SAN DIEGO — More than 16,000 families were apprehended at the border in August, authorities said Wednesday, a dramatic increase from previous months that the Trump administration blamed on legal loopholes and a reversal of a widely denounced policy that separated parents and children.

The number of family arrivals reached 15,955, a sharp increase from July that Customs and Border Protection Commissioner Kevin McAleenan said was one of the highest on record. Families accounted for more than one-third of people who were stopped at the border.

He called the increase “a direct response to gaps in the legal framework.”

Overall, people arrested or stopped at the border totaled 46,560, up 17 percent from 39,953 in July and up 52 percent from 30,567 in August 2017. Arrests have risen from July to August in four of the previous five years, indicating seasonal factors may be an influence.

The number of people arriving as families increased 30 percent from July to August, outpacing the overall increase.

The numbers offer a glimpse into the impact of the Trump administration’s “zero tolerance” policy on illegal crossings introduced in April, which resulted in the separation of more than 2,500 children from their parents. President Trump effectively ended the practice of separating families in June amid heavy criticism.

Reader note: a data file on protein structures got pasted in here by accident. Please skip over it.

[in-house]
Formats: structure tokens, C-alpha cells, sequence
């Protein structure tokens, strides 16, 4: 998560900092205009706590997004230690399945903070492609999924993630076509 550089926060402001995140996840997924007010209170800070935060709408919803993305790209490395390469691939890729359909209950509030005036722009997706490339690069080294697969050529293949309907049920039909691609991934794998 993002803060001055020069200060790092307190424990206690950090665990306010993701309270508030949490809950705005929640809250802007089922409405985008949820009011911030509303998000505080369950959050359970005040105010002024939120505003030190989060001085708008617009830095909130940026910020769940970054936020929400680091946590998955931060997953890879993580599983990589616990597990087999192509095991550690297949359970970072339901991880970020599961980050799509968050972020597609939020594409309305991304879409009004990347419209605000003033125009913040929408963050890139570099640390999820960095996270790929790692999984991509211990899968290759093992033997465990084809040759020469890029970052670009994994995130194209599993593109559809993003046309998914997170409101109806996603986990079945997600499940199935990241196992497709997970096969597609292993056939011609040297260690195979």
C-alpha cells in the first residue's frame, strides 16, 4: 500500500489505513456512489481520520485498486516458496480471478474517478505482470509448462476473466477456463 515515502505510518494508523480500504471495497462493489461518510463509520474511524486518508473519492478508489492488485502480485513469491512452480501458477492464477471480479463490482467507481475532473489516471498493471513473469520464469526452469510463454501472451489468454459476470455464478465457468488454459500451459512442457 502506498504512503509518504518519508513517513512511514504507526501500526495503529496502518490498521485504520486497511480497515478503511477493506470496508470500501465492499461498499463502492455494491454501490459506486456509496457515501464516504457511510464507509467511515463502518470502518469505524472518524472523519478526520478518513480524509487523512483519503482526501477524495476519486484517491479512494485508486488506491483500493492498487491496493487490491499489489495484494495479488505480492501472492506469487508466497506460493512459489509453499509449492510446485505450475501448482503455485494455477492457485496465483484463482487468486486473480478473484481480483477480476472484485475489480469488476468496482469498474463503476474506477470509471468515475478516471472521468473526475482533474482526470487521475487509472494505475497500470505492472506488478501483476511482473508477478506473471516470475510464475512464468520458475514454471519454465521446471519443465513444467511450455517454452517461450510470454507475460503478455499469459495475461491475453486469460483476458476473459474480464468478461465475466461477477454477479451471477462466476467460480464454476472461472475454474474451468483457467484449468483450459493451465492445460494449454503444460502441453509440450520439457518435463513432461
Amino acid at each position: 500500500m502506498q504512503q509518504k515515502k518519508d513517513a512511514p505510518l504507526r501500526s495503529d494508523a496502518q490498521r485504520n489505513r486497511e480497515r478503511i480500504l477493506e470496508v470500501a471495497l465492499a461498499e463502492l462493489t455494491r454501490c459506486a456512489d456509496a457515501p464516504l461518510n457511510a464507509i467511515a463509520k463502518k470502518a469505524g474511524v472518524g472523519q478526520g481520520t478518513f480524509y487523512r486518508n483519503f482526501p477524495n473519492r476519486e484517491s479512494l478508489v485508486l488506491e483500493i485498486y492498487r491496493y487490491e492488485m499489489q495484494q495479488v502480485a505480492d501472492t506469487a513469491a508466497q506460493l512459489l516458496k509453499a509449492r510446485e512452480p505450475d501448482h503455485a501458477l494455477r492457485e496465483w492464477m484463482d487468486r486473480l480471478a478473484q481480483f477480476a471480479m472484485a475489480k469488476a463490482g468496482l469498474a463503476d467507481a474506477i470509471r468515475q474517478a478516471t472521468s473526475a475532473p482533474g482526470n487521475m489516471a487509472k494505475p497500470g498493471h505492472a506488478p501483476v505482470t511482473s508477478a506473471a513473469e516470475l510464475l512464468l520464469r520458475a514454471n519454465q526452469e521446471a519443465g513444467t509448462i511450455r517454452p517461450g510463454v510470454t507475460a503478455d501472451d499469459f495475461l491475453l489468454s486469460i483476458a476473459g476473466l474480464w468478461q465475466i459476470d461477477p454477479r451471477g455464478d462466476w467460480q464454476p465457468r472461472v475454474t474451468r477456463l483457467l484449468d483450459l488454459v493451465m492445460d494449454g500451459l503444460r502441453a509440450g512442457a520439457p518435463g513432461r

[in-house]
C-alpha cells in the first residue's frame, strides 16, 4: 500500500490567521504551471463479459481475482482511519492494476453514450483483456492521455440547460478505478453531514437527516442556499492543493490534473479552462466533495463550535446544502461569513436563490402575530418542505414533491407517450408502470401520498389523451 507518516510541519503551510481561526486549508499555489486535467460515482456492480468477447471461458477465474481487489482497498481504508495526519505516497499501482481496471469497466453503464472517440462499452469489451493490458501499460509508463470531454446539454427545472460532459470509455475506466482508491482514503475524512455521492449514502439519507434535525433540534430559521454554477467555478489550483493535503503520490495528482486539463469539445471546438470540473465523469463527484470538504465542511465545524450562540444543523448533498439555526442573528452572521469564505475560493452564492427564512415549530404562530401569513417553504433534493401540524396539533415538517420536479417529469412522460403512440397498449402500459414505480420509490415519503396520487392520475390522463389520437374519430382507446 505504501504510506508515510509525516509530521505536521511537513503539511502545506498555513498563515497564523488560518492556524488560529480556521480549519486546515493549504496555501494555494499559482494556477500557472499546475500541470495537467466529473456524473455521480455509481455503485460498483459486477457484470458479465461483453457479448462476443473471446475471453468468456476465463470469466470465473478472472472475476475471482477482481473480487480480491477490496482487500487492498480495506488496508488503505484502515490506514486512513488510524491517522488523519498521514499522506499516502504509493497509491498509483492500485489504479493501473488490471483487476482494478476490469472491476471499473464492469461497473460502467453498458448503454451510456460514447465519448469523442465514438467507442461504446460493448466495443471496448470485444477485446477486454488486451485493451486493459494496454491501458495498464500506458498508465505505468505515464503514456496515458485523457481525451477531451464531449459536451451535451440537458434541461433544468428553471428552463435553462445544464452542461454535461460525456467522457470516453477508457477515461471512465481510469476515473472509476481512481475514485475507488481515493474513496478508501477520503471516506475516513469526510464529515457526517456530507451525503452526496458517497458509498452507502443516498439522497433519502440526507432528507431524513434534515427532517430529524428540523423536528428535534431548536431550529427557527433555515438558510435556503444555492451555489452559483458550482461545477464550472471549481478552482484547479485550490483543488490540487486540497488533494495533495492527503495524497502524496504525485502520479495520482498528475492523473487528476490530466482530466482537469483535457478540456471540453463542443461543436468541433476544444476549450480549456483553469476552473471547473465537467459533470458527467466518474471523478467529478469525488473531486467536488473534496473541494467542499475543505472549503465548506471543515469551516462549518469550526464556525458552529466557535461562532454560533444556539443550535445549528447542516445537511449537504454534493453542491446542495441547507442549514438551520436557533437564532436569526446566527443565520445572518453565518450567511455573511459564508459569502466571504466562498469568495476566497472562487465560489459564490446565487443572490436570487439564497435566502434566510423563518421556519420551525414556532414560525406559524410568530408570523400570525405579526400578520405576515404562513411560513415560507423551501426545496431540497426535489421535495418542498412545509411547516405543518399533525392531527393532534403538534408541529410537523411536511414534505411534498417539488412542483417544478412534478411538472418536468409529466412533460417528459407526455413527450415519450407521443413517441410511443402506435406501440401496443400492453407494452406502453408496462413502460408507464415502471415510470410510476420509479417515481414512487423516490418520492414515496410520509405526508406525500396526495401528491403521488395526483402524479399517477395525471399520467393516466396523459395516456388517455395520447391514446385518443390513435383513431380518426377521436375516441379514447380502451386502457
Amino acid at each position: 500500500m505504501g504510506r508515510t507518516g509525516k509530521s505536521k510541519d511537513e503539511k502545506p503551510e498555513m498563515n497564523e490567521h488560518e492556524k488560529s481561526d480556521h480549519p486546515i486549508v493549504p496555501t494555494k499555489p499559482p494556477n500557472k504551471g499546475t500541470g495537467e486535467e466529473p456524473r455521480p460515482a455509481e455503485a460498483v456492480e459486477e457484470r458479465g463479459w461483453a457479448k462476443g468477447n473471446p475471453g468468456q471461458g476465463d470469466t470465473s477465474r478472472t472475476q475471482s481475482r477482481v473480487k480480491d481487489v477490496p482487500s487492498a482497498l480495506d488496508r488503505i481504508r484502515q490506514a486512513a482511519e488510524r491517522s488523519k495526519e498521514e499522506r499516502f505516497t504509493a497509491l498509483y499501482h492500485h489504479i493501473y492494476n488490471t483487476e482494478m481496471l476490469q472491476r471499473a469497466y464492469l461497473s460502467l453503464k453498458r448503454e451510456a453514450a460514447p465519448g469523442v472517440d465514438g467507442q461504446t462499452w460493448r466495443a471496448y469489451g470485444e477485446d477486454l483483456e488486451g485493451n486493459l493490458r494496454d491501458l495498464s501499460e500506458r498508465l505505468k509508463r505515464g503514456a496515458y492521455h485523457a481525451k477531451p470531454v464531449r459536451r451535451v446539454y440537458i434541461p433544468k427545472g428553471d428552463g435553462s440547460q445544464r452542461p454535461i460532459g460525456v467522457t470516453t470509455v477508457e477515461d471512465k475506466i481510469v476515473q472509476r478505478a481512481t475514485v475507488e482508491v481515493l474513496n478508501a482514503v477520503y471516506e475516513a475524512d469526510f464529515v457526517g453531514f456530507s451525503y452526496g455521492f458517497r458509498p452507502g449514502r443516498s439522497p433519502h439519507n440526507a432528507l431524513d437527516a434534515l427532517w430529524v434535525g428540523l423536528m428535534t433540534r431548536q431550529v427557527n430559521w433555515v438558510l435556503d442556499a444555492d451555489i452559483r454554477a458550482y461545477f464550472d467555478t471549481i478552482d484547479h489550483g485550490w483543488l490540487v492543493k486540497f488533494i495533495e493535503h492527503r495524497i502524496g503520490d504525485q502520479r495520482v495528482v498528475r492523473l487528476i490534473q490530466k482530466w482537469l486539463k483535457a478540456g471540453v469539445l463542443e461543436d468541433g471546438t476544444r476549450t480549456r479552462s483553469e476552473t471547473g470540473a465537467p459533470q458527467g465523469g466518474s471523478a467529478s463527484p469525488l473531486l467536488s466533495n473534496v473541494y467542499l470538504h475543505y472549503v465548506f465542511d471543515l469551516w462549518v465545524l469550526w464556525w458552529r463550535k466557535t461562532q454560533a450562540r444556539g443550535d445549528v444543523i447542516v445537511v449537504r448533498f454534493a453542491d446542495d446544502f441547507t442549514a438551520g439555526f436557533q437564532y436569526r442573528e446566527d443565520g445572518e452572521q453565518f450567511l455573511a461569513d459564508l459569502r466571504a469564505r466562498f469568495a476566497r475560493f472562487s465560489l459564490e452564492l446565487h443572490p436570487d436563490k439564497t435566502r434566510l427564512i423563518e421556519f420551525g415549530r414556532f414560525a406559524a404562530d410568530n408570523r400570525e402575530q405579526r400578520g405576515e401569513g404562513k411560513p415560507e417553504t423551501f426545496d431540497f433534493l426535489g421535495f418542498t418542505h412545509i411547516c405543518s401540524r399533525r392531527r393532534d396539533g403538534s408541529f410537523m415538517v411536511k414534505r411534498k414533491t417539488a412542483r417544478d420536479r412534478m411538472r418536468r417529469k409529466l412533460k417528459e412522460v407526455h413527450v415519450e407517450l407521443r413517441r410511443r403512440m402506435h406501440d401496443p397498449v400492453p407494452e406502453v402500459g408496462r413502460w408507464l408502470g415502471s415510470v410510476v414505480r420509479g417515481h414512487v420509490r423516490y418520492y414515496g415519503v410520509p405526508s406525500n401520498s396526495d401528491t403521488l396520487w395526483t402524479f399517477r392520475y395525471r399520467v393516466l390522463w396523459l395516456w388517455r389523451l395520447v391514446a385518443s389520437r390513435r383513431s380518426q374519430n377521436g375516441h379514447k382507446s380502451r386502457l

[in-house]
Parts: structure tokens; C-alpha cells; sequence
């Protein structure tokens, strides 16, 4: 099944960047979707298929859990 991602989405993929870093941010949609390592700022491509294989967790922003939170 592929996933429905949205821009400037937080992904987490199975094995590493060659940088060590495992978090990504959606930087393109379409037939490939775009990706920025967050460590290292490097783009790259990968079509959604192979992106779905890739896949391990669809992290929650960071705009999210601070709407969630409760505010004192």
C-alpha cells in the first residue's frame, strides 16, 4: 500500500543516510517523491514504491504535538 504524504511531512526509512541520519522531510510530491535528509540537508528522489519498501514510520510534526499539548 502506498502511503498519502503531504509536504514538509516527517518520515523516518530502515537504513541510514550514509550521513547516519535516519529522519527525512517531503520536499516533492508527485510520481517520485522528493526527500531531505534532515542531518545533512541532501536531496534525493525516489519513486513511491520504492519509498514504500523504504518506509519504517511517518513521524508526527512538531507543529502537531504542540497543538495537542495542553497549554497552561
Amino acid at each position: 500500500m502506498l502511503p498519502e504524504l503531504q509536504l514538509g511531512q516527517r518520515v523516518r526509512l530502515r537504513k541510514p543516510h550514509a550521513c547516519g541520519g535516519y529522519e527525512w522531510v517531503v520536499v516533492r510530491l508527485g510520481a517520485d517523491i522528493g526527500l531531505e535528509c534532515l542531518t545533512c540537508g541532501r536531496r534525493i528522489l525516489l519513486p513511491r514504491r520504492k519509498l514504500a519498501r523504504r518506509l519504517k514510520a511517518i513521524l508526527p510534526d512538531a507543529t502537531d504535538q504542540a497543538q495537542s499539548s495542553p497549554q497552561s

With the midterm elections looming and immigration a key issue in congressional races across the country, McAleenan, a Trump appointee, called the situation “a crisis of significant proportions from a humanitarian perspective and a security perspective.”

The arrest tally is also the latest reminder of how border crossings have shifted over the last decade from predominantly Mexican men to Central American families and children.

The Border Patrol, which polices official ports of entry, made 37,544 arrests in August, including 12,774 of people who came as families and 4,396 children traveling alone.

Another 9,016 were stopped elsewhere, including 3,181 who came as families and 376 as unaccompanied children.

Last week, the Trump administration proposed new regulations that would allow the government to detain families until their cases are decided.